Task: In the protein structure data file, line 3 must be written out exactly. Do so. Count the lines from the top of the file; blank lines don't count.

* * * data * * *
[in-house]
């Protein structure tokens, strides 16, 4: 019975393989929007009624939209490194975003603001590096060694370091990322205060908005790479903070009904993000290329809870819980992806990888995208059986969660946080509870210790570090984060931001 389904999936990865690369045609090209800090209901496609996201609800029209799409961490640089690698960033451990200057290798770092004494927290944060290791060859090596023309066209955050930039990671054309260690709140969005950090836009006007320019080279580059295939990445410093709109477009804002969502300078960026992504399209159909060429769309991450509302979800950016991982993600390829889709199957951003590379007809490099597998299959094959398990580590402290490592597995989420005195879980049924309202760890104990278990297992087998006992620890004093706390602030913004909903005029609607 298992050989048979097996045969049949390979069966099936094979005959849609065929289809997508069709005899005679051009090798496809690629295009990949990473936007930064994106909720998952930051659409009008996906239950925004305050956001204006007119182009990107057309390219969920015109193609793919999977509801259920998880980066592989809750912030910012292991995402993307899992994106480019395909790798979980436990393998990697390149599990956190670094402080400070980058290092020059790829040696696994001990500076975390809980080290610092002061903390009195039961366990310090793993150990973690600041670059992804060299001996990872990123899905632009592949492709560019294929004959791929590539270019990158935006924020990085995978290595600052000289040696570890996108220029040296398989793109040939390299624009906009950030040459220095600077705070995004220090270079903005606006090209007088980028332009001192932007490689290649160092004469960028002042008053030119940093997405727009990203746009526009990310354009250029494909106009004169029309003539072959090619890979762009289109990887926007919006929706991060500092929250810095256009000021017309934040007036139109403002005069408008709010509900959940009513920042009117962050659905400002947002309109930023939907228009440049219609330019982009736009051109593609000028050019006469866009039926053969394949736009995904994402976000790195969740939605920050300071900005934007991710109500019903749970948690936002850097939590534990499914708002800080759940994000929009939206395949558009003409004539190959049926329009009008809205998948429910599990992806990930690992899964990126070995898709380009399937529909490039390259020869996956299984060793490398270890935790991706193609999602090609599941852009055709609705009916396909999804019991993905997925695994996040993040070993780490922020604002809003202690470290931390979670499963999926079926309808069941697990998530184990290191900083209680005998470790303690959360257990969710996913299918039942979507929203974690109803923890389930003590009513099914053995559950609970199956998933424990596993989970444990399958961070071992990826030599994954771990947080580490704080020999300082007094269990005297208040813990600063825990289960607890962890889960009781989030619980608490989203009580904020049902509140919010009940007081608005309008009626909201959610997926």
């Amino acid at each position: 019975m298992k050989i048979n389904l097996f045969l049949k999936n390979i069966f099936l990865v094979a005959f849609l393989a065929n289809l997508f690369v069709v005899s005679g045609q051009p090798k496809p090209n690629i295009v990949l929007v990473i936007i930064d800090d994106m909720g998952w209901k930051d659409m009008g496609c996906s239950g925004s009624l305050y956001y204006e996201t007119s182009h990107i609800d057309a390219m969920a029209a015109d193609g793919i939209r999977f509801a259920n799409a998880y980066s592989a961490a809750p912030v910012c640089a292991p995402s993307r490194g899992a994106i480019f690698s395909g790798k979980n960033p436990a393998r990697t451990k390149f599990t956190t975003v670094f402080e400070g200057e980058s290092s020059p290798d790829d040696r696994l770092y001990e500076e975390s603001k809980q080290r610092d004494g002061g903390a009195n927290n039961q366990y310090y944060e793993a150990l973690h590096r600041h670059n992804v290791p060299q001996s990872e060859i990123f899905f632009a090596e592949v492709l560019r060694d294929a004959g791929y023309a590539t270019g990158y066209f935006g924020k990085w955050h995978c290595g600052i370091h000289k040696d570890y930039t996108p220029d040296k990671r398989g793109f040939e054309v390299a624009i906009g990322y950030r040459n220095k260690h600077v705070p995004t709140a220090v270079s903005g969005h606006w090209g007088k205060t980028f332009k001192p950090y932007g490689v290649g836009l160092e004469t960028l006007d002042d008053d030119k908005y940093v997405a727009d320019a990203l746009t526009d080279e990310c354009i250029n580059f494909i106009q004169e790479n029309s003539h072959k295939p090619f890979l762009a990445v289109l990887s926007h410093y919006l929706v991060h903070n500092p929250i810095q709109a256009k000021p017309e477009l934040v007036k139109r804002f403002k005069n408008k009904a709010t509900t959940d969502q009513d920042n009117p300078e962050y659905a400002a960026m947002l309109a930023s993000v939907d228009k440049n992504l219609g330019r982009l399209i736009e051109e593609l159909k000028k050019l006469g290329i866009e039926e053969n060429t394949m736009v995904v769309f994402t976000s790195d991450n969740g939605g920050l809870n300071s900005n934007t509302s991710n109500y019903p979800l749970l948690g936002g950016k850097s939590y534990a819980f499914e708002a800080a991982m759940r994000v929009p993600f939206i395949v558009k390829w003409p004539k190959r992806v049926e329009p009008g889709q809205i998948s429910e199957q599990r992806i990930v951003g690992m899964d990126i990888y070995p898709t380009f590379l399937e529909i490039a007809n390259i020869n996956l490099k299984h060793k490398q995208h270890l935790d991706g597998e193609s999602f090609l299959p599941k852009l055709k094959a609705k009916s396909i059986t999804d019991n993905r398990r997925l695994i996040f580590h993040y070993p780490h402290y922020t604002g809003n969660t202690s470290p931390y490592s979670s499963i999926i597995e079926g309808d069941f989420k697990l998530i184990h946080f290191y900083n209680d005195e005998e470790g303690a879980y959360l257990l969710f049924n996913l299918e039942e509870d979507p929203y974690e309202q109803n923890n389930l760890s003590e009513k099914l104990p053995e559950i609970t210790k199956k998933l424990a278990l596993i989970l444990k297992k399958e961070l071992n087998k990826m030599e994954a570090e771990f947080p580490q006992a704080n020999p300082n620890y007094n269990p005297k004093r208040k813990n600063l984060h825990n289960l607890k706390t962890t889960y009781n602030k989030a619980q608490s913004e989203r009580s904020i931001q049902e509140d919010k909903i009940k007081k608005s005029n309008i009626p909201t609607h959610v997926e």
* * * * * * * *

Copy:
């Amino acid at each position: 019975m298992k050989i048979n389904l097996f045969l049949k999936n390979i069966f099936l990865v094979a005959f849609l393989a065929n289809l997508f690369v069709v005899s005679g045609q051009p090798k496809p090209n690629i295009v990949l929007v990473i936007i930064d800090d994106m909720g998952w209901k930051d659409m009008g496609c996906s239950g925004s009624l305050y956001y204006e996201t007119s182009h990107i609800d057309a390219m969920a029209a015109d193609g793919i939209r999977f509801a259920n799409a998880y980066s592989a961490a809750p912030v910012c640089a292991p995402s993307r490194g899992a994106i480019f690698s395909g790798k979980n960033p436990a393998r990697t451990k390149f599990t956190t975003v670094f402080e400070g200057e980058s290092s020059p290798d790829d040696r696994l770092y001990e500076e975390s603001k809980q080290r610092d004494g002061g903390a009195n927290n039961q366990y310090y944060e793993a150990l973690h590096r600041h670059n992804v290791p060299q001996s990872e060859i990123f899905f632009a090596e592949v492709l560019r060694d294929a004959g791929y023309a590539t270019g990158y066209f935006g924020k990085w955050h995978c290595g600052i370091h000289k040696d570890y930039t996108p220029d040296k990671r398989g793109f040939e054309v390299a624009i906009g990322y950030r040459n220095k260690h600077v705070p995004t709140a220090v270079s903005g969005h606006w090209g007088k205060t980028f332009k001192p950090y932007g490689v290649g836009l160092e004469t960028l006007d002042d008053d030119k908005y940093v997405a727009d320019a990203l746009t526009d080279e990310c354009i250029n580059f494909i106009q004169e790479n029309s003539h072959k295939p090619f890979l762009a990445v289109l990887s926007h410093y919006l929706v991060h903070n500092p929250i810095q709109a256009k000021p017309e477009l934040v007036k139109r804002f403002k005069n408008k009904a709010t509900t959940d969502q009513d920042n009117p300078e962050y659905a400002a960026m947002l309109a930023s993000v939907d228009k440049n992504l219609g330019r982009l399209i736009e051109e593609l159909k000028k050019l006469g290329i866009e039926e053969n060429t394949m736009v995904v769309f994402t976000s790195d991450n969740g939605g920050l809870n300071s900005n934007t509302s991710n109500y019903p979800l749970l948690g936002g950016k850097s939590y534990a819980f499914e708002a800080a991982m759940r994000v929009p993600f939206i395949v558009k390829w003409p004539k190959r992806v049926e329009p009008g889709q809205i998948s429910e199957q599990r992806i990930v951003g690992m899964d990126i990888y070995p898709t380009f590379l399937e529909i490039a007809n390259i020869n996956l490099k299984h060793k490398q995208h270890l935790d991706g597998e193609s999602f090609l299959p599941k852009l055709k094959a609705k009916s396909i059986t999804d019991n993905r398990r997925l695994i996040f580590h993040y070993p780490h402290y922020t604002g809003n969660t202690s470290p931390y490592s979670s499963i999926i597995e079926g309808d069941f989420k697990l998530i184990h946080f290191y900083n209680d005195e005998e470790g303690a879980y959360l257990l969710f049924n996913l299918e039942e509870d979507p929203y974690e309202q109803n923890n389930l760890s003590e009513k099914l104990p053995e559950i609970t210790k199956k998933l424990a278990l596993i989970l444990k297992k399958e961070l071992n087998k990826m030599e994954a570090e771990f947080p580490q006992a704080n020999p300082n620890y007094n269990p005297k004093r208040k813990n600063l984060h825990n289960l607890k706390t962890t889960y009781n602030k989030a619980q608490s913004e989203r009580s904020i931001q049902e509140d919010k909903i009940k007081k608005s005029n309008i009626p909201t609607h959610v997926e």